Until his sudden and tragic death in 1983 at the age of 35, the French-Canadian composer Claude Vivier was an utterly original voice in new music. Even what is left to us has continued to be hugely influential on successive generations of composers who seek to explore the sounds at the edge of the notes and between them, who search for new sounds on old instruments and new forms in familiar places.
His ensemble pieces such as Zipangu and Bouchara have become repertoire works for important new-music groups, but his chamber music is still little known, if no less individual. The present release will therefore attract all new-music enthusiasts, with its carefully prepared performances of five works dating from his artistic maturity.
Vivier enrolled at the Conservatoire de musique in Montreal in 1967. Gilles Tremblay, student of Olivier Messiaen, became his most important teacher. Studies at the legendary summer schools in Darmstadt, artistic nursery to a generation of avant-garde artists, and in particular with Karlheinz Stockhausen, enabled Vivier to find and refine his own voice. After writing the Piece for cello and piano, and the Pianoforte for solo piano in 1975, he undertook a pivotal journey to Asia, exploring the cultures of Bali and Indonesia, which would inform the rest of his output. Thus Pulau Dewarta, from 1977, heard here in an arrangement for piano and percussion, is unmistakably coloured by gamelan sounds. From the following year dates Paramirabo, the last and most recent work on the album, is scored for flute, Violin, cello and piano, exploring similiarly exotic harmonies and timbres to Zipangu and Pulau Dewarta, but with the instruments mostly operating in rhythmic unison.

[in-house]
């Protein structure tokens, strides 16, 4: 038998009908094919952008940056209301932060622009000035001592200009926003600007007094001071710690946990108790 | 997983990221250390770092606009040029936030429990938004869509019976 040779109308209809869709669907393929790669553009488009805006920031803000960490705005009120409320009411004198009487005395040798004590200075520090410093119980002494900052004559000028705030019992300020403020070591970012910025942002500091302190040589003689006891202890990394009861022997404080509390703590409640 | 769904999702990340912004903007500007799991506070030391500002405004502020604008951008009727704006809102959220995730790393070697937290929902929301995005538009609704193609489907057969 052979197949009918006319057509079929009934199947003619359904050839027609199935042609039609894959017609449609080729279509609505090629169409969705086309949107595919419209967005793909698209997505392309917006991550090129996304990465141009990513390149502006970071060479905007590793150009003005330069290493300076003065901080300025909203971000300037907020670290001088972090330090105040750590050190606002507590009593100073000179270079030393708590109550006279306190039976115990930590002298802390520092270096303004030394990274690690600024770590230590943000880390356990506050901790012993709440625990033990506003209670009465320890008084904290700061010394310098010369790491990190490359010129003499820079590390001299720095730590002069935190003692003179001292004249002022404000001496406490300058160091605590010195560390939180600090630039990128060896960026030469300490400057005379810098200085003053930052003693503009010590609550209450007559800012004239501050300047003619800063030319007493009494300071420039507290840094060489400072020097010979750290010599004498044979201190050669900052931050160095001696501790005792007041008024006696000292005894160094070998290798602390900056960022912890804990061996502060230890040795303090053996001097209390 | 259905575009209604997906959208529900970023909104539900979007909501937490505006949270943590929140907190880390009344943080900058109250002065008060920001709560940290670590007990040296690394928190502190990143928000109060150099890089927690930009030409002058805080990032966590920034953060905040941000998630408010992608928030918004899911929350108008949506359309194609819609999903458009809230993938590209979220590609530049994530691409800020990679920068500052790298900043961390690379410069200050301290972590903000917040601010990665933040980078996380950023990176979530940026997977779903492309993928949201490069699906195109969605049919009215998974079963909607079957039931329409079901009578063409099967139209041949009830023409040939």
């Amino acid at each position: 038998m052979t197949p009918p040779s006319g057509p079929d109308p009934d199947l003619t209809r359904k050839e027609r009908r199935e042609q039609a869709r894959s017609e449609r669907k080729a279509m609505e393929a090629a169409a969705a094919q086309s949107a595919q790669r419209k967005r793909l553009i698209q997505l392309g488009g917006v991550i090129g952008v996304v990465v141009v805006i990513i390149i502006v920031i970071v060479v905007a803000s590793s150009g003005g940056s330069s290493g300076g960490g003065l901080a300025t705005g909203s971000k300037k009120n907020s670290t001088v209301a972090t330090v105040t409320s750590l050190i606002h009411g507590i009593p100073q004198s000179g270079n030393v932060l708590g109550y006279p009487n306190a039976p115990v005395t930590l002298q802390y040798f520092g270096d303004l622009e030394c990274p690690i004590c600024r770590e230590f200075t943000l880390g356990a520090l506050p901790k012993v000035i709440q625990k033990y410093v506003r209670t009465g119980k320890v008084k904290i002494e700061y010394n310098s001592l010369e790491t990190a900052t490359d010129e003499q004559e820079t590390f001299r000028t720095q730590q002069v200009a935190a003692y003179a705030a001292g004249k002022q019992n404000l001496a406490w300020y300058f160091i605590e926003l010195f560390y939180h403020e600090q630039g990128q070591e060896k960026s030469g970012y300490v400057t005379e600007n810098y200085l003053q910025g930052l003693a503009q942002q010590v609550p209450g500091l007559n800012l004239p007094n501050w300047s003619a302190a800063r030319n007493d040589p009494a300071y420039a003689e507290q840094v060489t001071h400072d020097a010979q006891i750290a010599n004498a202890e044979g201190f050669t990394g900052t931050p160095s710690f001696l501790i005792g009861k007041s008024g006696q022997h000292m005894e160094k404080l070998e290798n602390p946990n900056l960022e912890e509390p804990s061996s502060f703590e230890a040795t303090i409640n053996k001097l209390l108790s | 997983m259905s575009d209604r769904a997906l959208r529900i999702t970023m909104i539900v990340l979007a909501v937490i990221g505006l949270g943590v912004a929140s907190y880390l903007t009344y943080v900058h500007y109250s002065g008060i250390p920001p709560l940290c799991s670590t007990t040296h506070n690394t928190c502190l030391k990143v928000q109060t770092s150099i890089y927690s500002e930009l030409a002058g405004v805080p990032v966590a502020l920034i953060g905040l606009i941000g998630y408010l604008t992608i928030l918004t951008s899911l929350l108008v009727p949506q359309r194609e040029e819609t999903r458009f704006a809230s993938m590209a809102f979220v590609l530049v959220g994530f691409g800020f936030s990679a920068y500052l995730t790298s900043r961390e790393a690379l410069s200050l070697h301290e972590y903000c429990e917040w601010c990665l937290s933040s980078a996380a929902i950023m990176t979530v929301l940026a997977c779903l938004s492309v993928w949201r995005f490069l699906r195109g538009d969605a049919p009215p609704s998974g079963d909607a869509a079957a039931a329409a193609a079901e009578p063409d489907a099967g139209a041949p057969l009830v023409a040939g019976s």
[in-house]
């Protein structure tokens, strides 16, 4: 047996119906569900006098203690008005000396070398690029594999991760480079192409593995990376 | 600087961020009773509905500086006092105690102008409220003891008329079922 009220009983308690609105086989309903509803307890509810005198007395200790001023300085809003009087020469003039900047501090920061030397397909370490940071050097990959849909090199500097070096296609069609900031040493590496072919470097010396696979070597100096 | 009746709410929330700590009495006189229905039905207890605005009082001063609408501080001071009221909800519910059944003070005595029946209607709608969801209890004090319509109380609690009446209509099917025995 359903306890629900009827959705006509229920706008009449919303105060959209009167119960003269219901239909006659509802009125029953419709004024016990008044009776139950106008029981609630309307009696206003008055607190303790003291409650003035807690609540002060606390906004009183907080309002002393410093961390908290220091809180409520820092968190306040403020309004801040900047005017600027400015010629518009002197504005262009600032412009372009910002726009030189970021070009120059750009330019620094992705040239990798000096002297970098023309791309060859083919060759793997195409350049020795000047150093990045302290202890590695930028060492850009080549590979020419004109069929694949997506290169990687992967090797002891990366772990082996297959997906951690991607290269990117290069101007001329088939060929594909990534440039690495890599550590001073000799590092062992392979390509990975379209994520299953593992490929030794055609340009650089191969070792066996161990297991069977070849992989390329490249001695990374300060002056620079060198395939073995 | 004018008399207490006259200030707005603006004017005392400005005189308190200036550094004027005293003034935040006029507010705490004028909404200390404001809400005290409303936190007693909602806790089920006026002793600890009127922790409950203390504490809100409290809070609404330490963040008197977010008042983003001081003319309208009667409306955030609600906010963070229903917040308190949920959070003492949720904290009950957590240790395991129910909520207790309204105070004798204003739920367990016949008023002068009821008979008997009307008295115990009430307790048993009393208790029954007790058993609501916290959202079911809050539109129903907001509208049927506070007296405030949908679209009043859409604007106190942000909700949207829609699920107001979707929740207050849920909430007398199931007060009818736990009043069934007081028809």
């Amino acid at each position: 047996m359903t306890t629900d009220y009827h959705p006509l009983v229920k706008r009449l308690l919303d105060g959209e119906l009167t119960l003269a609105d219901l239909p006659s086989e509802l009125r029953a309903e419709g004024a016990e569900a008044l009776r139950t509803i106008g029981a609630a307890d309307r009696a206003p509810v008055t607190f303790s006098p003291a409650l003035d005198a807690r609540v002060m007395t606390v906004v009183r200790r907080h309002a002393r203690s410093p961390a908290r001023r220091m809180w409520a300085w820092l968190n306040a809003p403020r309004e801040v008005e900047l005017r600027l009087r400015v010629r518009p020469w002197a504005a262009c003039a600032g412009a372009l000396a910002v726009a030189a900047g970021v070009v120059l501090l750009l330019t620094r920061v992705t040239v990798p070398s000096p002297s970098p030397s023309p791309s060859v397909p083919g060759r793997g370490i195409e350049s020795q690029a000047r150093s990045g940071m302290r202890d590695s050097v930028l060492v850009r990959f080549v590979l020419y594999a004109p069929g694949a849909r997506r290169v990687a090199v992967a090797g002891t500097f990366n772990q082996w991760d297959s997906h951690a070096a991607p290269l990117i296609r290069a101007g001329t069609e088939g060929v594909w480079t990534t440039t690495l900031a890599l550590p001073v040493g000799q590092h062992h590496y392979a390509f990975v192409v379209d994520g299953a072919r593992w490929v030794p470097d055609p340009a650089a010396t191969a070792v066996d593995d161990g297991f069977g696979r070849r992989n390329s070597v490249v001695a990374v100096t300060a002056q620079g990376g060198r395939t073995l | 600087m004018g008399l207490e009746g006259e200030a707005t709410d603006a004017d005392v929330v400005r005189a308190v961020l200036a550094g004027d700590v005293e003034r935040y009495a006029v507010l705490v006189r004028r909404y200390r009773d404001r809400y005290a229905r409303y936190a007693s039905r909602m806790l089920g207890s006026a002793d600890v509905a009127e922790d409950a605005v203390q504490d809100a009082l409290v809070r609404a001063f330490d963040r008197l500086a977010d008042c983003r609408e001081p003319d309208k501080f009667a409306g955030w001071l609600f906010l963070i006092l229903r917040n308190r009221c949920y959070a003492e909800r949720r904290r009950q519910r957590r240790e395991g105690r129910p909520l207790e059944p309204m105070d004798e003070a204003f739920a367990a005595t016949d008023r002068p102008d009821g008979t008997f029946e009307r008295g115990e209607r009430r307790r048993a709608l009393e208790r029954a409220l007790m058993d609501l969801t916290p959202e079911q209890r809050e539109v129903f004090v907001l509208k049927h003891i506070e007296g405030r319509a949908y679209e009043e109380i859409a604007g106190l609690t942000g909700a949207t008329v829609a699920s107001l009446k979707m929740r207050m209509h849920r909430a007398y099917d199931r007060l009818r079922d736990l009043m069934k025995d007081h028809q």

Based in the Netherlands, the instrumentalists on this album are all experienced new-music soloists who have worked with many of today’s most distinguished composers as members of the ASKO/Schönberg Ensemble, Ensemble Modern, Deutsche Kammerphilharmonie Bremen as well as the Nieuw Ensemble of Amsterdam.
Claude Vivier (1948-1983) started his life in a Canadian orphanage. His adopting parents destined him for a position in the Catholic church, but he abandoned this vocation and entered the Conservatory of Montreal where Gilles Tremblay was his teacher, he himself a pupil of Messiaen. He moved to Europe where he studied with Stockhausen, Pousseur and Ligeti. Under the influence of the interest in exotic countries and cultures he visited Indonesia, Japan, Thailand, Iran and other countries, in quest of new musical languages and philosophies. His own style, though influenced by other composers, resembles no other, he strived for the ultimate simplicity and truth. In 1983 he was stabbed to death in Paris by a 20-year old man, whom he had picked up in the streets.
This recording contains works for piano solo, cello and piano and a small ensemble of flute, violin, cello and percussion. The music is vibrant, colourful and hypnotic in its exotic musical language.
Excellent liner notes are included in the booklet.